Brazil increases potash consumption in 2012
New data released from ANDA, the Brazilian national fertilizer association, show that 2012 potash consumption in the country increased 9.3 percent from 2011 to a record 8.1 million tonnes of KCI. Although the increase is in contrast to global consumption, which decreased slightly in 2012, Brazil’s demand is showing strength.
Potash consumption in Brazil is increasing faster than other potash-consuming countries. 2012 was the second consecutive year for Brazil to be the largest importer of potash globally—it imported 93 percent of the potash consumed in 2012.
“Brazil has posted a 10-year compound annualized growth rate (CAGR) for potash consumption of 4.7 percent vs. 2.3 percent for the world overall,” according to Verde Potash Plc. “Brazil's domestic production of potash has declined in recent years and is forecast to decline again in 2013. The country is currently served by only one domestic mine, which is scheduled to run out of ore in 2016.
As a result, increasing domestic potash production is a priority for Brazil. Verde has the Cerrado Verge project scheduled to address the increasing domestic demand.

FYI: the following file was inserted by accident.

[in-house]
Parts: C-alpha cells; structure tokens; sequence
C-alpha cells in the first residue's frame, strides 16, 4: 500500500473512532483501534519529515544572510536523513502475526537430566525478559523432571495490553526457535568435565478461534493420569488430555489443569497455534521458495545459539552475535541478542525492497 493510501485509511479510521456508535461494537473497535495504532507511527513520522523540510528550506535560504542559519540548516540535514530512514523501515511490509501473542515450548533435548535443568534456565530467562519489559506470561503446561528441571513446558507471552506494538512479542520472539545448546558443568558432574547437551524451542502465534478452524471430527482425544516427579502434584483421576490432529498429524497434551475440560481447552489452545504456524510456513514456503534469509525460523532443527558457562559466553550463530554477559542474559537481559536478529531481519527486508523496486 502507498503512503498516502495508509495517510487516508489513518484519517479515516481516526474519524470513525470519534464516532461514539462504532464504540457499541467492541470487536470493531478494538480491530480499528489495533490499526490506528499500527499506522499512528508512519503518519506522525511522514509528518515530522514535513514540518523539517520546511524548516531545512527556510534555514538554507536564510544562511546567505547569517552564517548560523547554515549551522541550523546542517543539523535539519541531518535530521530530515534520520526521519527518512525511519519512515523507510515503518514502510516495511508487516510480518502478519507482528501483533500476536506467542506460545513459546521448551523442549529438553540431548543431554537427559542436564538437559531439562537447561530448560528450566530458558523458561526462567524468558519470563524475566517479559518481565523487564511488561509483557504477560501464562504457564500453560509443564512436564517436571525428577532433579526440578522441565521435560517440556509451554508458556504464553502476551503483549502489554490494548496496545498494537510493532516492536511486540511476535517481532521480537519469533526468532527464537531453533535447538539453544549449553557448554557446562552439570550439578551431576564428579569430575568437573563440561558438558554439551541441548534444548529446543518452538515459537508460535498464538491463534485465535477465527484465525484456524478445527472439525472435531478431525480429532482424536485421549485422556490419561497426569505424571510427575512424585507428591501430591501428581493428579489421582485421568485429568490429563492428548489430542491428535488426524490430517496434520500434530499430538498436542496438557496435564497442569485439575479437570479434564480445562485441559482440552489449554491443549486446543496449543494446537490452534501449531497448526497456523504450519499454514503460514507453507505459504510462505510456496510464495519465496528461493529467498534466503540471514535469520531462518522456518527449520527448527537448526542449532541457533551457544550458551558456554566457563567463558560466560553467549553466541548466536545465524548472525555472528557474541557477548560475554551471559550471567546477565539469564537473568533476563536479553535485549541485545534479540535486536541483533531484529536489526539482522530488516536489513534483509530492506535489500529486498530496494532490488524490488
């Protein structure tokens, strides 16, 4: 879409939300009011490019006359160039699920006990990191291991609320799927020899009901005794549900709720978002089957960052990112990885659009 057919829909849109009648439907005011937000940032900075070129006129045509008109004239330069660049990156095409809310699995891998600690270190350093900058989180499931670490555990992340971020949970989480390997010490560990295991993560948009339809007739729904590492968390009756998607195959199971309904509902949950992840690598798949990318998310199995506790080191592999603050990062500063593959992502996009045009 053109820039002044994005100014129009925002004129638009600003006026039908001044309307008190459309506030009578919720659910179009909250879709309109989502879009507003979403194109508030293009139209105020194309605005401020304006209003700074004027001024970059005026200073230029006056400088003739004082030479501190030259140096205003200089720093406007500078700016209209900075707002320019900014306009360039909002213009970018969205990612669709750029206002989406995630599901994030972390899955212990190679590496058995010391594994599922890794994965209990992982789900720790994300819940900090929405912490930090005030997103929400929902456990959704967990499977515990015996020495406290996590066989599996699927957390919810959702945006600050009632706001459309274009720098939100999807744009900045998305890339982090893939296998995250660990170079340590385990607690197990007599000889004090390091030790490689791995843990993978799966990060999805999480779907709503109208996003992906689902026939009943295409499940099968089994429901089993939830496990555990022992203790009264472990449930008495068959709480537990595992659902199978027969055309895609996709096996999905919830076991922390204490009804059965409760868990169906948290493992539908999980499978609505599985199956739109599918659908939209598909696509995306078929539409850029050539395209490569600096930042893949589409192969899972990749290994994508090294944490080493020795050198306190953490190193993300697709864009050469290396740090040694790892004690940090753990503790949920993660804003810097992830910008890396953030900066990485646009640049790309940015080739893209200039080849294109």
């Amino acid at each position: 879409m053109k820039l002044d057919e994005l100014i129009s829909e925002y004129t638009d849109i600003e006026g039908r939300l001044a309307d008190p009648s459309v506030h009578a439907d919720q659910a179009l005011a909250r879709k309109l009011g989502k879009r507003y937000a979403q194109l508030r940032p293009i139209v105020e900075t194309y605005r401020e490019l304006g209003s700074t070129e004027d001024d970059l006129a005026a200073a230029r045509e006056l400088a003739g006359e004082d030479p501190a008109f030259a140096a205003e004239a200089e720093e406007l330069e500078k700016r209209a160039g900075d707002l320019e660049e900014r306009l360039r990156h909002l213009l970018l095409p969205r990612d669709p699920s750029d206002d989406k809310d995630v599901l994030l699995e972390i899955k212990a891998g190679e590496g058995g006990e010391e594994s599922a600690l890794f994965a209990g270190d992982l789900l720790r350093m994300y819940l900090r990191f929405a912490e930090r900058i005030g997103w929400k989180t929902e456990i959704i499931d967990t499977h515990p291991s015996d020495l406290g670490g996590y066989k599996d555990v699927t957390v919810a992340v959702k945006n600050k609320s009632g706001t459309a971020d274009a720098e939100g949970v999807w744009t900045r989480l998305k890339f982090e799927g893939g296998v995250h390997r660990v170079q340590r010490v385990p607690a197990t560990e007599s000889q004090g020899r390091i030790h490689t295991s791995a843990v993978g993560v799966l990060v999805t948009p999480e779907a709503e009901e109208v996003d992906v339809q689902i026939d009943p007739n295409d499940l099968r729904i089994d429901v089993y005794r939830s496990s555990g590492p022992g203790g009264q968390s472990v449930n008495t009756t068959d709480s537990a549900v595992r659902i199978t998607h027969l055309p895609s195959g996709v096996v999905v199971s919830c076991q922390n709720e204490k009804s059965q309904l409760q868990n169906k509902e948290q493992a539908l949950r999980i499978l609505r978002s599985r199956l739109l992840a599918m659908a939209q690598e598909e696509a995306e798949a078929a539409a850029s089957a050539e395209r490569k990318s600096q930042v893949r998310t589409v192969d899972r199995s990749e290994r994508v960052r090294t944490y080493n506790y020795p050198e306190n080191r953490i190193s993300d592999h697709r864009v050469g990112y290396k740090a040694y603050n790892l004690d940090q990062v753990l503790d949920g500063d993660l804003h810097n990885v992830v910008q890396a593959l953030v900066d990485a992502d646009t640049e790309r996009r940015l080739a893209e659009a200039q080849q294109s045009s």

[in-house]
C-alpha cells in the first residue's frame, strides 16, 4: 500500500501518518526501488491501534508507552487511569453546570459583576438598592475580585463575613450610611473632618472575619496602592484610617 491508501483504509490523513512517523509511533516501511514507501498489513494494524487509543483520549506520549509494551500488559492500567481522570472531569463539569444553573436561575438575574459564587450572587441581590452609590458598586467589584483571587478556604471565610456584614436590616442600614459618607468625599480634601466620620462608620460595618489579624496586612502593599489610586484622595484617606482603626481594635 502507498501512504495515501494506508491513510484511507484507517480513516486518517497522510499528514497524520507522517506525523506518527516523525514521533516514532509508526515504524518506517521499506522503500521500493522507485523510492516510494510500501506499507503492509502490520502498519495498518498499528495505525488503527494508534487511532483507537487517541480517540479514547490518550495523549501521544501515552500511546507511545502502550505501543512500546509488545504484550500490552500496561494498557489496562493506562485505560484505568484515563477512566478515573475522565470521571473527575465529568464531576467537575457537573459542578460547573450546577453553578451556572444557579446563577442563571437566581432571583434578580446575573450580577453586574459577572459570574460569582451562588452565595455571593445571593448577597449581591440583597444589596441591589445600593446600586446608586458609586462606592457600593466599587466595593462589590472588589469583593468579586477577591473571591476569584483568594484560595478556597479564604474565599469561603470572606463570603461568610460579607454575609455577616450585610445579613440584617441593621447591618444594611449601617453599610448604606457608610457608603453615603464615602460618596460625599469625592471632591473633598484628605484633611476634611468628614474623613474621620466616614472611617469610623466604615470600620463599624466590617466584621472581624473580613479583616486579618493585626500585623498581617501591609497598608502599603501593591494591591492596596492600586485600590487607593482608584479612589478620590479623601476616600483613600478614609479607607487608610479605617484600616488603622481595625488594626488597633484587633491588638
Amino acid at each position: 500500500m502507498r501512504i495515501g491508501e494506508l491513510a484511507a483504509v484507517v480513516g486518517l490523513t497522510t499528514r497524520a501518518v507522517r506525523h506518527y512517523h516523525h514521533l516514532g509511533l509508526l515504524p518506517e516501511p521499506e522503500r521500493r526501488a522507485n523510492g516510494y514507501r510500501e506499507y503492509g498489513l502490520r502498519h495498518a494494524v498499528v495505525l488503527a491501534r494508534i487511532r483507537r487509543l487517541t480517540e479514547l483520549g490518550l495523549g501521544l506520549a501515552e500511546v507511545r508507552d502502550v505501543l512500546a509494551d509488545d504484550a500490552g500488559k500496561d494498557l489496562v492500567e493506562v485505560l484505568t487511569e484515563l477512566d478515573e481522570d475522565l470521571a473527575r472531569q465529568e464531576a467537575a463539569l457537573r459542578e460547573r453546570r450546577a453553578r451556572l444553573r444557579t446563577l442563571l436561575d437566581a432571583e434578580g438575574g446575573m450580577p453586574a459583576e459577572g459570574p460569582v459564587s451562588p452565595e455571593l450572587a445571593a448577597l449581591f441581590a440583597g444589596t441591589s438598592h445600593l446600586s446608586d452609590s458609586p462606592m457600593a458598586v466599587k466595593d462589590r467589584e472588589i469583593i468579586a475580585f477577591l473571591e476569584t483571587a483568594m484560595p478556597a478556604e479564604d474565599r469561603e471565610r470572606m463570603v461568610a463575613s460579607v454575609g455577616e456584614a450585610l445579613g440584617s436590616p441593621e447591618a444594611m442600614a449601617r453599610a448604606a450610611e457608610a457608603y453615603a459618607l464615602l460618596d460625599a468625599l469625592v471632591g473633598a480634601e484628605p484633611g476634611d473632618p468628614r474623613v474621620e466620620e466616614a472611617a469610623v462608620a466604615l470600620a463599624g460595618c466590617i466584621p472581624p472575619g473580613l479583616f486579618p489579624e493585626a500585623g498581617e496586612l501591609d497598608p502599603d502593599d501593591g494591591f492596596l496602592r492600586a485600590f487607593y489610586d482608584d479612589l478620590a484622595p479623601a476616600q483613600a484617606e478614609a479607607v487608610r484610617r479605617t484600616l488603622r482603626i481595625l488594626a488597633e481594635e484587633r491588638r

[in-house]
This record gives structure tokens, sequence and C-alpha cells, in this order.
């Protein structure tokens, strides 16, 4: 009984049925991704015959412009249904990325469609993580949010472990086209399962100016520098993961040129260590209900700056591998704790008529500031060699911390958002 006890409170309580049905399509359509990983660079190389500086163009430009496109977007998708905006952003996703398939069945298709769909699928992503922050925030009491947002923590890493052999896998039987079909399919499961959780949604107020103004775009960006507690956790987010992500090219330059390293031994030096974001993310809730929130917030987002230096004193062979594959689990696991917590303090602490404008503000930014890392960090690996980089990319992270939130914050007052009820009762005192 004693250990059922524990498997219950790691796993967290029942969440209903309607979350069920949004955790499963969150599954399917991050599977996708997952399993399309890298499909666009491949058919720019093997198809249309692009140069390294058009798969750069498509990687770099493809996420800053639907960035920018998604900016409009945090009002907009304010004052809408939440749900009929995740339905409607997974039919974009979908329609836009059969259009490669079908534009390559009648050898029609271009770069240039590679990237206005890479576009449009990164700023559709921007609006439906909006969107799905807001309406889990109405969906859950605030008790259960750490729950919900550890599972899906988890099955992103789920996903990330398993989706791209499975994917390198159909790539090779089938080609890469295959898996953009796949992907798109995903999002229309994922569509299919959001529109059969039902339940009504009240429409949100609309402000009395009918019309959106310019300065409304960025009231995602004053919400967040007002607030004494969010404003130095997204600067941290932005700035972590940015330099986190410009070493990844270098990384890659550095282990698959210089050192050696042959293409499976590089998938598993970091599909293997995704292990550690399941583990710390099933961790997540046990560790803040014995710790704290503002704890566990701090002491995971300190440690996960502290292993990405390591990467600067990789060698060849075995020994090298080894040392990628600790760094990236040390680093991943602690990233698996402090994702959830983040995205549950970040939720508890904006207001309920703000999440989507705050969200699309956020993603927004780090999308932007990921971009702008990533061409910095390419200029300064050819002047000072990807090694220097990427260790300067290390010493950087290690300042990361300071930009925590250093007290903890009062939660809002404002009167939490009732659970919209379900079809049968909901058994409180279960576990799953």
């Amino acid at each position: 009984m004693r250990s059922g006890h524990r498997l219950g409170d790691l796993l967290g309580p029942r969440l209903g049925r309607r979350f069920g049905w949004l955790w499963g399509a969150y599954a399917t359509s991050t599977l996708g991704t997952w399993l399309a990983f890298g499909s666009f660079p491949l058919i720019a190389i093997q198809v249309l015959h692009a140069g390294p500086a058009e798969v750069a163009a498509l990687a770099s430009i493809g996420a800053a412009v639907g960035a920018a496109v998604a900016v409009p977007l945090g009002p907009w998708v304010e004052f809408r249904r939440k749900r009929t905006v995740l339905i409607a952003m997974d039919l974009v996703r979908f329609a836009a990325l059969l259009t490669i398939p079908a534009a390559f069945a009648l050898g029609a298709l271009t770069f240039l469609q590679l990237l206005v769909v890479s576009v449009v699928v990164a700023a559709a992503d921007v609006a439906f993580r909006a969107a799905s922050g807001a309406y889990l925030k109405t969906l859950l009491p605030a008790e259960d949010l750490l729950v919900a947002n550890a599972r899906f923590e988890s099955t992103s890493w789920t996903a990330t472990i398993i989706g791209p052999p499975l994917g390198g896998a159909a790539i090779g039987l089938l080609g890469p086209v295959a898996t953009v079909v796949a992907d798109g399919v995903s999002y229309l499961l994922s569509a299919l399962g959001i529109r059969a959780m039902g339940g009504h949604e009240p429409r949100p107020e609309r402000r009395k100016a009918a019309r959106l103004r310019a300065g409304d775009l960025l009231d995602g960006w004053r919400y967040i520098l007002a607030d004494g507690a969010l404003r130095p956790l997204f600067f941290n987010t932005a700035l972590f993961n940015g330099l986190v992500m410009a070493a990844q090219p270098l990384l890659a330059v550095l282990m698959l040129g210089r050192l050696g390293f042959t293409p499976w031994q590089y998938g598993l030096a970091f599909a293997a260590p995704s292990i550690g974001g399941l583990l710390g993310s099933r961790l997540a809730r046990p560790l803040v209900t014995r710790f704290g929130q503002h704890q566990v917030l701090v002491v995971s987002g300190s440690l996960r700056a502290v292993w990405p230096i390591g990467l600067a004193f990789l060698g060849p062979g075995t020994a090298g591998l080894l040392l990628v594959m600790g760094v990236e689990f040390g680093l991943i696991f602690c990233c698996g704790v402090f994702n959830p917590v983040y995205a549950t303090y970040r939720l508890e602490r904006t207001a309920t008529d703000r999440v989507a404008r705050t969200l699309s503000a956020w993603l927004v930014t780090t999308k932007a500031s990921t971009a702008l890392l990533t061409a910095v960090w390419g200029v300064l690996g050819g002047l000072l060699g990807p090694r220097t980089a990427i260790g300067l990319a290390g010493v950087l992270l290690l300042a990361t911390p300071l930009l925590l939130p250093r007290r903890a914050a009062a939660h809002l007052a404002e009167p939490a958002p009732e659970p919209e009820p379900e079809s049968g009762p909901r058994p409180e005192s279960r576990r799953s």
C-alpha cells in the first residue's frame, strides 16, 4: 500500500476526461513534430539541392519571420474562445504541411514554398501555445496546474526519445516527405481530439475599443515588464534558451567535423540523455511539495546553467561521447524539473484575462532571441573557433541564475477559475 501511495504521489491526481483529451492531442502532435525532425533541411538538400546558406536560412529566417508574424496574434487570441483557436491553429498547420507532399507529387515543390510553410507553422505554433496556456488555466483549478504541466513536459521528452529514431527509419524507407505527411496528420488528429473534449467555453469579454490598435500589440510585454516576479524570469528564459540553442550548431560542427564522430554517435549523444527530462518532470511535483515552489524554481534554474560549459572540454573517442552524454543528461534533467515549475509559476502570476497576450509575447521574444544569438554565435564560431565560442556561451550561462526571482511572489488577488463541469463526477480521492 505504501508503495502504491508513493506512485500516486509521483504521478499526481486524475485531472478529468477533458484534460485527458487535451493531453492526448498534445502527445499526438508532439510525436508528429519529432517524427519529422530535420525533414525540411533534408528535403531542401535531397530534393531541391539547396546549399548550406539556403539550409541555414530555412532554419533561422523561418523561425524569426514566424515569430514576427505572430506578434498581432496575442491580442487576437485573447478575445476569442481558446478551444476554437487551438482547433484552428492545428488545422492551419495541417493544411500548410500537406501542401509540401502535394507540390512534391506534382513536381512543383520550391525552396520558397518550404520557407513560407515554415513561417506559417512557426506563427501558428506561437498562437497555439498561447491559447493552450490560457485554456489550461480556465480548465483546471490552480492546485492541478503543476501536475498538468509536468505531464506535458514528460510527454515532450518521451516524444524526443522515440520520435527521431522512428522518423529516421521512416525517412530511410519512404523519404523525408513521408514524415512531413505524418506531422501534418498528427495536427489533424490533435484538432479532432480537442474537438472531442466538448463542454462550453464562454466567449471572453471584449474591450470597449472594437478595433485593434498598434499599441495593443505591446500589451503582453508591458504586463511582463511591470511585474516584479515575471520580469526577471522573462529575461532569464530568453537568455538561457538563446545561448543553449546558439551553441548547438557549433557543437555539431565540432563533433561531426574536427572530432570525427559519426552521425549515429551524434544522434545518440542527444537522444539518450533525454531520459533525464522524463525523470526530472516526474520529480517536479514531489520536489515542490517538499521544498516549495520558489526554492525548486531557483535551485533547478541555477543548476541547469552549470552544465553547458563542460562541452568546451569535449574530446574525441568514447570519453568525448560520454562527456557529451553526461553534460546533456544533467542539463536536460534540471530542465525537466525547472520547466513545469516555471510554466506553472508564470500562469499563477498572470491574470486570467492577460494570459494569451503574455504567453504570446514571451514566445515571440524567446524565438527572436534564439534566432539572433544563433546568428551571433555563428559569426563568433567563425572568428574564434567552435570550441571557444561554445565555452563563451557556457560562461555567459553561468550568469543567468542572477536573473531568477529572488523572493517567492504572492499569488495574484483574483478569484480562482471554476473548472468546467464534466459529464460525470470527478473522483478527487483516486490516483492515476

Verde President and CEO, Cristiano Veloso, said, "Verde is focused on advancing the engineering, permitting and financing of the Cerrado Verde project. Our strong cash position ($21.2 million as at Sept. 30, 2012) and first rate technical team provide us with all of the resources necessary to publish our bankable feasibility study and drive the project toward construction."
Self-contained hydraulic system with power cables (hydraulic). Tandem Henschen axles (hydraulic). Hydraulic fenders. Manual or hydraulic tilt. 6,500-gallon tank.
- Are you in favor of a federal labeling standard for food that might contain genetically modified ingredients?
- Commentary: Barking up the wrong tree
- Larson Electronics offers 150 Watt LED high bay light fixture
- Water allocation for most drought-stricken Calif. farms to end
- Update on the world’s 15 largest seed banks
- Conference to address “What’s Next for Farmland Values”
Layco Declining Weight Blend System